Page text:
Good Luck

  • da ThRONe(back home)


    Pardon my mispelling never was a good speller and Im just being lazy right now. LOL

    I dont place importance on hypothetical who would I die for questions. Thats like saying if you had to choose between two of your kids who would you choose? Some people have jobs were they put their lives on the line to save complete strangers. That doesnt mean they matter to them. I guess if your baseing it off of who you would die for then I agree its the kids. But if its who your committed to its your spouse. Once again a man and wife is one. Parent and child isnt one or even a team unless they work together. It’s sad people dont see a marriage as a life time commitment.

    You dont know my situation so you cant judge it. Loving and caring for kids arent based solely on genetics. We have seen uncles ,aunts ,grandparents and even adopter’s have just as much connection to children as any biological parent.

  • Rastaman

    While this is a personal issue that appears to impact women more so than men. I think many of the commentators have conflated this into another battle of the gender wars. What they are failing to see is that men are just as disadvantaged in these situations as women. If the metric for success is money or career achievement then yes it seems men have it better. But what about on the other end, the family relationsip end, where many men have sacrificed their relationships with their wives and their children because they are less than if they are not the main provider of their family. Men who do jobs they do not enjoy or are motivated to do but do it because that is the only option to pay the bills.

    The reality is that men have always known what women are just beginning to realize, you can’t have it all. The system is so skewed that you have to sacrifice something to get something else. Men who opt out of the traditional male roles are looked down on in our society, not thought of being succesful males. This super machoism you see amongst some in our community is a reaction to many men no longer feeling like men because they can’t do the things in life that make men be cherished.

    This is not a gender issue it is a societal issue one that is exacerbated everyday as the economic pressures in our life make us more anxious and desperate about our futures. We become frustrated and we can’t see a way to achieve our hopes. That is when we start to blame someone else for the situation, when we all have the ability to change our societies values. Values that typecast us into these inflexible gender roles and make so many of us feel less than we are because we cannot meet some mythologized standards.

    We are been made anxious and we are seeking to assign blame.

  • Sherell

    @ RastaMan So true! I saw my father and many other capable black men of his generation work at jobs that took so much from them to provide for their families. In some cases it impacted their relationships.

    I think that many young folks believe that they can have it all. Not realizing that there are sacrafices that have to be made on both ends. Its a balancing act and its made harder if you subscribe to some preconceived roles of who does what!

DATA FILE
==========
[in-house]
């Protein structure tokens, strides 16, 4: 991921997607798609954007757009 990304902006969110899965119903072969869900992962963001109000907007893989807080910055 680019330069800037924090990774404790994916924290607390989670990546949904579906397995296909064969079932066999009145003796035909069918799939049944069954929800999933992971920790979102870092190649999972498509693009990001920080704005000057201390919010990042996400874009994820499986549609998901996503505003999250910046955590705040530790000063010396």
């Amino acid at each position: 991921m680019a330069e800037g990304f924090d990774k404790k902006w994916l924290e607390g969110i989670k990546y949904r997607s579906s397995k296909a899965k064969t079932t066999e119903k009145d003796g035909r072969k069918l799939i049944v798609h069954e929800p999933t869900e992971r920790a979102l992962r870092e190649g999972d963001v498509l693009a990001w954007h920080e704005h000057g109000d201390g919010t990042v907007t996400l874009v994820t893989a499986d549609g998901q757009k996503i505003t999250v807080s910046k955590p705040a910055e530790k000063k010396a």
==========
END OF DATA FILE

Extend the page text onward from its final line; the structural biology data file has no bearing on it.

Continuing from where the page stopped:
• Sherell

    “In youth we learn; in age we understand.”

    “Youth would be an ideal state if it came a little later in life. “

  • older & wiser

    Compromise and understanding seasons of our marriage is what worked for me and my late husband.

    BTW, thanks for the love Sockheads, I am also known as BBD. :-)

  • EmotionalFUnk

    Why is it an “acceptable” loss for women to be successful and alone while men are often able to maintain their career and family?

    I don’t see it as an acceptable “loss” for either gender but I don’t see be successful (in your career) and having a family a loss for one side.

    Do you think it’s still rare for a man to take care of the family and take a backseat to his wife’s career? I do still think it’s rare but more common now as I know a few more families doing this now but they aren’t taking back seats to their wives careers they all seem to be doing what benefits their family the best for now.

    Do you think it’s possible for a career-driven women to juggle family and work?

    I think she can if that is her goal but if it isn’t and she’s doing it because she has to then of course not.

    Or are women with ambition doomed to be successful and alone or at higher risk for divorce?

    LOL, no way not at all. Being successful (in work) does not mean you’ll be alone or will divorce.

    Would you be willing to sacrifice having kids just to maintain a happy marriage and career?

    No, I would not at all but I would not marry a man who didn’t want kids if I wanted them. I left my job after having my son child. It was a sacrifice but making a sacrifice isn’t bad.

    How many successful people do you know that actually have successful relationships?

    Around two-thirds of my long-term friends/ family are successfully married and they all seem happy and none have been married for less then 5 years. So, so far so good for them.

    Would you rather be a good husband/wife or a father/mother?

    I’d be both…that’s whats I signed up for right. Whats the point if you’re really not trying to do it right.

  • R.e.D

    I’ve observed children enhance marriage and I’ve watched children destroy marriage. What made the differnce:Expectations.